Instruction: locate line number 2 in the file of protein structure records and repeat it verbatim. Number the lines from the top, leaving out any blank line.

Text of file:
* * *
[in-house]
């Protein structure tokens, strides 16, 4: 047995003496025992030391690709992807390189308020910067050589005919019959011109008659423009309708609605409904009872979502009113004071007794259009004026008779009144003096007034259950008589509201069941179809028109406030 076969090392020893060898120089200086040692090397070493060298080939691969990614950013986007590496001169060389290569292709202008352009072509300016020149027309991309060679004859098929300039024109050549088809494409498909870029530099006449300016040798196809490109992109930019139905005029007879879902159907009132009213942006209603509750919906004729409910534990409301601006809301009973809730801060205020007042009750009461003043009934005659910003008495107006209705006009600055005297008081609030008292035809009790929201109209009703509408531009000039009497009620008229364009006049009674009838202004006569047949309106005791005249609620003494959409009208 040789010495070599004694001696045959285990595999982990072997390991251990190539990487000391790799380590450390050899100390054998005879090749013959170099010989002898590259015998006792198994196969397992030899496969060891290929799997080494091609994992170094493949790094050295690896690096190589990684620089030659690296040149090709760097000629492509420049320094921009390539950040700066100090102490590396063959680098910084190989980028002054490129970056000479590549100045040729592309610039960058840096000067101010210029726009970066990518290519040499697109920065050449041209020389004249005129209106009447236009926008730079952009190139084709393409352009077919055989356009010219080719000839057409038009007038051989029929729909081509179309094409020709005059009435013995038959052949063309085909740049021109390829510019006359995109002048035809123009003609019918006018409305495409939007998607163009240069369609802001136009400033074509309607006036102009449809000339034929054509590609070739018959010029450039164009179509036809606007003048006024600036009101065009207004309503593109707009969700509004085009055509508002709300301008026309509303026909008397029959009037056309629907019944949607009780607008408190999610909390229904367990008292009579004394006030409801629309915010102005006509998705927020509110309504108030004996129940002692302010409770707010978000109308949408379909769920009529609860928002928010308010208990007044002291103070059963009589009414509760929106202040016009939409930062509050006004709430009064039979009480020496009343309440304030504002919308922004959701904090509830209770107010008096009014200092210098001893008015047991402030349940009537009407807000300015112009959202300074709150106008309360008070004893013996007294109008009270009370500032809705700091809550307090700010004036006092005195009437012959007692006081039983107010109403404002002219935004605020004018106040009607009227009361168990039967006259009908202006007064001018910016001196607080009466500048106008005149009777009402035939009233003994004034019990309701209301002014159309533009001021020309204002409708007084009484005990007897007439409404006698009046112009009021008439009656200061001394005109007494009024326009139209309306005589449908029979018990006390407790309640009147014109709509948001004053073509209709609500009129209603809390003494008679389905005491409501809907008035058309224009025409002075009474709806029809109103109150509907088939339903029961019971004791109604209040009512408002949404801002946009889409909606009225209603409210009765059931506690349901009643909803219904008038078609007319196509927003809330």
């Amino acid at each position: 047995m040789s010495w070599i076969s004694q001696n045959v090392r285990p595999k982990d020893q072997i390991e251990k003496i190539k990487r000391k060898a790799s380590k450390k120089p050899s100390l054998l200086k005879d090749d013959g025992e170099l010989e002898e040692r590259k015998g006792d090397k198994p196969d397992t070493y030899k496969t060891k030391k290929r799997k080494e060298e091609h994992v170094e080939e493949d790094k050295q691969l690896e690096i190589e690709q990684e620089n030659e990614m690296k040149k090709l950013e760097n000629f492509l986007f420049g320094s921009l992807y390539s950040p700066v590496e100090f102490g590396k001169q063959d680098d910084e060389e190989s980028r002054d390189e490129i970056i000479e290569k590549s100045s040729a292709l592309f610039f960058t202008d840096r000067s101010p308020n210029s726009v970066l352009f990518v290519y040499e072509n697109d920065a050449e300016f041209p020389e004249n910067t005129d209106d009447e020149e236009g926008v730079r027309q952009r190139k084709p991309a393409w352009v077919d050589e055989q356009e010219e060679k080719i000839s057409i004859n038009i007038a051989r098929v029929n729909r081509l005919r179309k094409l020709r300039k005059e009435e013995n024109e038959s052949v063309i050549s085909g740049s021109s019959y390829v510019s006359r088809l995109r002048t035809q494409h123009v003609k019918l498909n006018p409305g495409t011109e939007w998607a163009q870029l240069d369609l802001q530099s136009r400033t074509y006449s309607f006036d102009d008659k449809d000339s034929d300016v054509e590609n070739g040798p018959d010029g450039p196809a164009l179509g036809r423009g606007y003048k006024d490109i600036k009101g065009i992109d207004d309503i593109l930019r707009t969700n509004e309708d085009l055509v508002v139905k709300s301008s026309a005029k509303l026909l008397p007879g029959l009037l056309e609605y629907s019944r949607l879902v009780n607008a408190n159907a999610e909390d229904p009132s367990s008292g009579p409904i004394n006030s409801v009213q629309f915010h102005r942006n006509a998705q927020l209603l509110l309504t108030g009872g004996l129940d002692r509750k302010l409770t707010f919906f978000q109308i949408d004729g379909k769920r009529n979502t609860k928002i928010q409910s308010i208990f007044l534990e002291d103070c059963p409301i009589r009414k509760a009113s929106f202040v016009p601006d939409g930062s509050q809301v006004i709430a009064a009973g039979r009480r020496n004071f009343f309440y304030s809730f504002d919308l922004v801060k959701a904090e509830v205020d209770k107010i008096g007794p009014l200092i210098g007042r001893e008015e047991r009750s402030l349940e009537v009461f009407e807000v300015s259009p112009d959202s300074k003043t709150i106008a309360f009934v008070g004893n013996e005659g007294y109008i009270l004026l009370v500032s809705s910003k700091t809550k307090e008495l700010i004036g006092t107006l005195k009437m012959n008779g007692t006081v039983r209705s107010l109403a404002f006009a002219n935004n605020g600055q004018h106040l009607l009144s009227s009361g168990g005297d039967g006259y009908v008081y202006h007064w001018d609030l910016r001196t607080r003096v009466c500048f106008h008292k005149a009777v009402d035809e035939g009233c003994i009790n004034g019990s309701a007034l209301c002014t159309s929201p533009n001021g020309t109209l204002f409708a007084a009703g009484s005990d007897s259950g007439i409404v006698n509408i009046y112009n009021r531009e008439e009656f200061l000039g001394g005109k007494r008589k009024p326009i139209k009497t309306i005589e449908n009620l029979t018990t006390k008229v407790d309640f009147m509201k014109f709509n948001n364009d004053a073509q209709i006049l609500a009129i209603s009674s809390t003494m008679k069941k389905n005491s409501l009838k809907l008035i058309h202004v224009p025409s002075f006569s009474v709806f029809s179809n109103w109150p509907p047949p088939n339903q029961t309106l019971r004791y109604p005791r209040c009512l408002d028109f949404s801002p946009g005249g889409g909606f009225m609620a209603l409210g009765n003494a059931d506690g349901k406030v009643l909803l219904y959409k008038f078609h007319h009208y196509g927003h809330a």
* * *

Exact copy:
């Protein structure tokens, strides 16, 4: 047995003496025992030391690709992807390189308020910067050589005919019959011109008659423009309708609605409904009872979502009113004071007794259009004026008779009144003096007034259950008589509201069941179809028109406030 076969090392020893060898120089200086040692090397070493060298080939691969990614950013986007590496001169060389290569292709202008352009072509300016020149027309991309060679004859098929300039024109050549088809494409498909870029530099006449300016040798196809490109992109930019139905005029007879879902159907009132009213942006209603509750919906004729409910534990409301601006809301009973809730801060205020007042009750009461003043009934005659910003008495107006209705006009600055005297008081609030008292035809009790929201109209009703509408531009000039009497009620008229364009006049009674009838202004006569047949309106005791005249609620003494959409009208 040789010495070599004694001696045959285990595999982990072997390991251990190539990487000391790799380590450390050899100390054998005879090749013959170099010989002898590259015998006792198994196969397992030899496969060891290929799997080494091609994992170094493949790094050295690896690096190589990684620089030659690296040149090709760097000629492509420049320094921009390539950040700066100090102490590396063959680098910084190989980028002054490129970056000479590549100045040729592309610039960058840096000067101010210029726009970066990518290519040499697109920065050449041209020389004249005129209106009447236009926008730079952009190139084709393409352009077919055989356009010219080719000839057409038009007038051989029929729909081509179309094409020709005059009435013995038959052949063309085909740049021109390829510019006359995109002048035809123009003609019918006018409305495409939007998607163009240069369609802001136009400033074509309607006036102009449809000339034929054509590609070739018959010029450039164009179509036809606007003048006024600036009101065009207004309503593109707009969700509004085009055509508002709300301008026309509303026909008397029959009037056309629907019944949607009780607008408190999610909390229904367990008292009579004394006030409801629309915010102005006509998705927020509110309504108030004996129940002692302010409770707010978000109308949408379909769920009529609860928002928010308010208990007044002291103070059963009589009414509760929106202040016009939409930062509050006004709430009064039979009480020496009343309440304030504002919308922004959701904090509830209770107010008096009014200092210098001893008015047991402030349940009537009407807000300015112009959202300074709150106008309360008070004893013996007294109008009270009370500032809705700091809550307090700010004036006092005195009437012959007692006081039983107010109403404002002219935004605020004018106040009607009227009361168990039967006259009908202006007064001018910016001196607080009466500048106008005149009777009402035939009233003994004034019990309701209301002014159309533009001021020309204002409708007084009484005990007897007439409404006698009046112009009021008439009656200061001394005109007494009024326009139209309306005589449908029979018990006390407790309640009147014109709509948001004053073509209709609500009129209603809390003494008679389905005491409501809907008035058309224009025409002075009474709806029809109103109150509907088939339903029961019971004791109604209040009512408002949404801002946009889409909606009225209603409210009765059931506690349901009643909803219904008038078609007319196509927003809330």